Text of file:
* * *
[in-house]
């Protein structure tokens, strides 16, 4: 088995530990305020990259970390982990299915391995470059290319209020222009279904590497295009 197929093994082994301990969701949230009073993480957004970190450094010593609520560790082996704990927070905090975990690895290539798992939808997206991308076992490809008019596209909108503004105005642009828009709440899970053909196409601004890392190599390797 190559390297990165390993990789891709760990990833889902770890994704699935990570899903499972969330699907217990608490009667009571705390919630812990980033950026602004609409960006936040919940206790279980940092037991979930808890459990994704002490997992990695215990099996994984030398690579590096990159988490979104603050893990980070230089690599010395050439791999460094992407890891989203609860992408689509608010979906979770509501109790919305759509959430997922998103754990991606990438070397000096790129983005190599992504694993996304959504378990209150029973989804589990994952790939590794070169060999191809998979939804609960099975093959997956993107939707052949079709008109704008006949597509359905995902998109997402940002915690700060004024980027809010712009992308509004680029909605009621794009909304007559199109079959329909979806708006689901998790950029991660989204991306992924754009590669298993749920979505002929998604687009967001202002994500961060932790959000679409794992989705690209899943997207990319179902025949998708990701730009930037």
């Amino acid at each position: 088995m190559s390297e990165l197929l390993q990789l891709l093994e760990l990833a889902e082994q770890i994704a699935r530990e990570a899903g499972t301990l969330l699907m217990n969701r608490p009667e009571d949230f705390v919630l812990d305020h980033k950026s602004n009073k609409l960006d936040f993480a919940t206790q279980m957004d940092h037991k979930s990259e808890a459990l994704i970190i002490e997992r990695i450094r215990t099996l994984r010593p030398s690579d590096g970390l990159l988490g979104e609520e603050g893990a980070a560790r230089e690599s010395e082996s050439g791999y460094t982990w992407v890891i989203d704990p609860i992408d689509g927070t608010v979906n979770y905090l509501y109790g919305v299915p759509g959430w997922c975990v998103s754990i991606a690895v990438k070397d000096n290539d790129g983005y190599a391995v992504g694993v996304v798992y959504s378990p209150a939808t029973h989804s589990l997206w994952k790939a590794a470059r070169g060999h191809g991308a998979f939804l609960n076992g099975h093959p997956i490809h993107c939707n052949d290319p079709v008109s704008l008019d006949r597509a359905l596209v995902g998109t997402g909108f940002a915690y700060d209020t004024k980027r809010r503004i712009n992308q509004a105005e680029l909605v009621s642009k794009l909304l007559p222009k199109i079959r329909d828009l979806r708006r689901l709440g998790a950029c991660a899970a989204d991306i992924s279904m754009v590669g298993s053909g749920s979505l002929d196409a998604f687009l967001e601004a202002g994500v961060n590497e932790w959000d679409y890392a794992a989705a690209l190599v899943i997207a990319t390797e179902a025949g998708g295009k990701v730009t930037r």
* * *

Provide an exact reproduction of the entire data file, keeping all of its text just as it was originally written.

[in-house]
């Protein structure tokens, strides 16, 4: 088995530990305020990259970390982990299915391995470059290319209020222009279904590497295009 197929093994082994301990969701949230009073993480957004970190450094010593609520560790082996704990927070905090975990690895290539798992939808997206991308076992490809008019596209909108503004105005642009828009709440899970053909196409601004890392190599390797 190559390297990165390993990789891709760990990833889902770890994704699935990570899903499972969330699907217990608490009667009571705390919630812990980033950026602004609409960006936040919940206790279980940092037991979930808890459990994704002490997992990695215990099996994984030398690579590096990159988490979104603050893990980070230089690599010395050439791999460094992407890891989203609860992408689509608010979906979770509501109790919305759509959430997922998103754990991606990438070397000096790129983005190599992504694993996304959504378990209150029973989804589990994952790939590794070169060999191809998979939804609960099975093959997956993107939707052949079709008109704008006949597509359905995902998109997402940002915690700060004024980027809010712009992308509004680029909605009621794009909304007559199109079959329909979806708006689901998790950029991660989204991306992924754009590669298993749920979505002929998604687009967001202002994500961060932790959000679409794992989705690209899943997207990319179902025949998708990701730009930037």
């Amino acid at each position: 088995m190559s390297e990165l197929l390993q990789l891709l093994e760990l990833a889902e082994q770890i994704a699935r530990e990570a899903g499972t301990l969330l699907m217990n969701r608490p009667e009571d949230f705390v919630l812990d305020h980033k950026s602004n009073k609409l960006d936040f993480a919940t206790q279980m957004d940092h037991k979930s990259e808890a459990l994704i970190i002490e997992r990695i450094r215990t099996l994984r010593p030398s690579d590096g970390l990159l988490g979104e609520e603050g893990a980070a560790r230089e690599s010395e082996s050439g791999y460094t982990w992407v890891i989203d704990p609860i992408d689509g927070t608010v979906n979770y905090l509501y109790g919305v299915p759509g959430w997922c975990v998103s754990i991606a690895v990438k070397d000096n290539d790129g983005y190599a391995v992504g694993v996304v798992y959504s378990p209150a939808t029973h989804s589990l997206w994952k790939a590794a470059r070169g060999h191809g991308a998979f939804l609960n076992g099975h093959p997956i490809h993107c939707n052949d290319p079709v008109s704008l008019d006949r597509a359905l596209v995902g998109t997402g909108f940002a915690y700060d209020t004024k980027r809010r503004i712009n992308q509004a105005e680029l909605v009621s642009k794009l909304l007559p222009k199109i079959r329909d828009l979806r708006r689901l709440g998790a950029c991660a899970a989204d991306i992924s279904m754009v590669g298993s053909g749920s979505l002929d196409a998604f687009l967001e601004a202002g994500v961060n590497e932790w959000d679409y890392a794992a989705a690209l190599v899943i997207a990319t390797e179902a025949g998708g295009k990701v730009t930037r």